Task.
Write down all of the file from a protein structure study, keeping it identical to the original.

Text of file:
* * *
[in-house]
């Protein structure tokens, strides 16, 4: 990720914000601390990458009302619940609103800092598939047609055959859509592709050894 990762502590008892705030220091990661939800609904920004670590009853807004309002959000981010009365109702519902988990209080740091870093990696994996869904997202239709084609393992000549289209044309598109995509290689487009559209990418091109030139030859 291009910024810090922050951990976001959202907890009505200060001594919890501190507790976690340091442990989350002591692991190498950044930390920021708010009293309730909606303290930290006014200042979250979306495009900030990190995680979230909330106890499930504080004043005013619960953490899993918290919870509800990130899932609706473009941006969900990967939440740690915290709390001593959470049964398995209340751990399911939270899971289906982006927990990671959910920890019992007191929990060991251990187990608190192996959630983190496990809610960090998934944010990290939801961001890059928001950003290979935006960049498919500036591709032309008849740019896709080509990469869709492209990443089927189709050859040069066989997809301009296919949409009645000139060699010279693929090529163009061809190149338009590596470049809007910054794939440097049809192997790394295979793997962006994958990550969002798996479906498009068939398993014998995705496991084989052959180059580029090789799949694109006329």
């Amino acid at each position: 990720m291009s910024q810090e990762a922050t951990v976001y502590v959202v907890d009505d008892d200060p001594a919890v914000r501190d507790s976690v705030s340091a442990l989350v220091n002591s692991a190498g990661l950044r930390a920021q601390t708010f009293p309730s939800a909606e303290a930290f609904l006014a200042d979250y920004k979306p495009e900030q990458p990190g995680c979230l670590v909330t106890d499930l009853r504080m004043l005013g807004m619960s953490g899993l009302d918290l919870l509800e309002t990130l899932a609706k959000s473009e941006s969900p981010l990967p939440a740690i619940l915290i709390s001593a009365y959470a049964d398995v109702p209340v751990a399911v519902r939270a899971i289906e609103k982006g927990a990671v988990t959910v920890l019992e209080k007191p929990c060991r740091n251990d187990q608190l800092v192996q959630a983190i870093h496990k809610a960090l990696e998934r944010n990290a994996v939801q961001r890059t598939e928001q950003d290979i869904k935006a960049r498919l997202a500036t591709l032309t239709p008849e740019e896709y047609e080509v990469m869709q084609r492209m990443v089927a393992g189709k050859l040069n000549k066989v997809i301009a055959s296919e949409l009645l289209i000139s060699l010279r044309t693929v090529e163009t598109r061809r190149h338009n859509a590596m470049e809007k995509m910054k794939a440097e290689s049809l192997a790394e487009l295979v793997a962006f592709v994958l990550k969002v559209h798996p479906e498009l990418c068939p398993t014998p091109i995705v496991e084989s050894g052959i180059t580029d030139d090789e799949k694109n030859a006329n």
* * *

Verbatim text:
[in-house]
């Protein structure tokens, strides 16, 4: 990720914000601390990458009302619940609103800092598939047609055959859509592709050894 990762502590008892705030220091990661939800609904920004670590009853807004309002959000981010009365109702519902988990209080740091870093990696994996869904997202239709084609393992000549289209044309598109995509290689487009559209990418091109030139030859 291009910024810090922050951990976001959202907890009505200060001594919890501190507790976690340091442990989350002591692991190498950044930390920021708010009293309730909606303290930290006014200042979250979306495009900030990190995680979230909330106890499930504080004043005013619960953490899993918290919870509800990130899932609706473009941006969900990967939440740690915290709390001593959470049964398995209340751990399911939270899971289906982006927990990671959910920890019992007191929990060991251990187990608190192996959630983190496990809610960090998934944010990290939801961001890059928001950003290979935006960049498919500036591709032309008849740019896709080509990469869709492209990443089927189709050859040069066989997809301009296919949409009645000139060699010279693929090529163009061809190149338009590596470049809007910054794939440097049809192997790394295979793997962006994958990550969002798996479906498009068939398993014998995705496991084989052959180059580029090789799949694109006329």
């Amino acid at each position: 990720m291009s910024q810090e990762a922050t951990v976001y502590v959202v907890d009505d008892d200060p001594a919890v914000r501190d507790s976690v705030s340091a442990l989350v220091n002591s692991a190498g990661l950044r930390a920021q601390t708010f009293p309730s939800a909606e303290a930290f609904l006014a200042d979250y920004k979306p495009e900030q990458p990190g995680c979230l670590v909330t106890d499930l009853r504080m004043l005013g807004m619960s953490g899993l009302d918290l919870l509800e309002t990130l899932a609706k959000s473009e941006s969900p981010l990967p939440a740690i619940l915290i709390s001593a009365y959470a049964d398995v109702p209340v751990a399911v519902r939270a899971i289906e609103k982006g927990a990671v988990t959910v920890l019992e209080k007191p929990c060991r740091n251990d187990q608190l800092v192996q959630a983190i870093h496990k809610a960090l990696e998934r944010n990290a994996v939801q961001r890059t598939e928001q950003d290979i869904k935006a960049r498919l997202a500036t591709l032309t239709p008849e740019e896709y047609e080509v990469m869709q084609r492209m990443v089927a393992g189709k050859l040069n000549k066989v997809i301009a055959s296919e949409l009645l289209i000139s060699l010279r044309t693929v090529e163009t598109r061809r190149h338009n859509a590596m470049e809007k995509m910054k794939a440097e290689s049809l192997a790394e487009l295979v793997a962006f592709v994958l990550k969002v559209h798996p479906e498009l990418c068939p398993t014998p091109i995705v496991e084989s050894g052959i180059t580029d030139d090789e799949k694109n030859a006329n």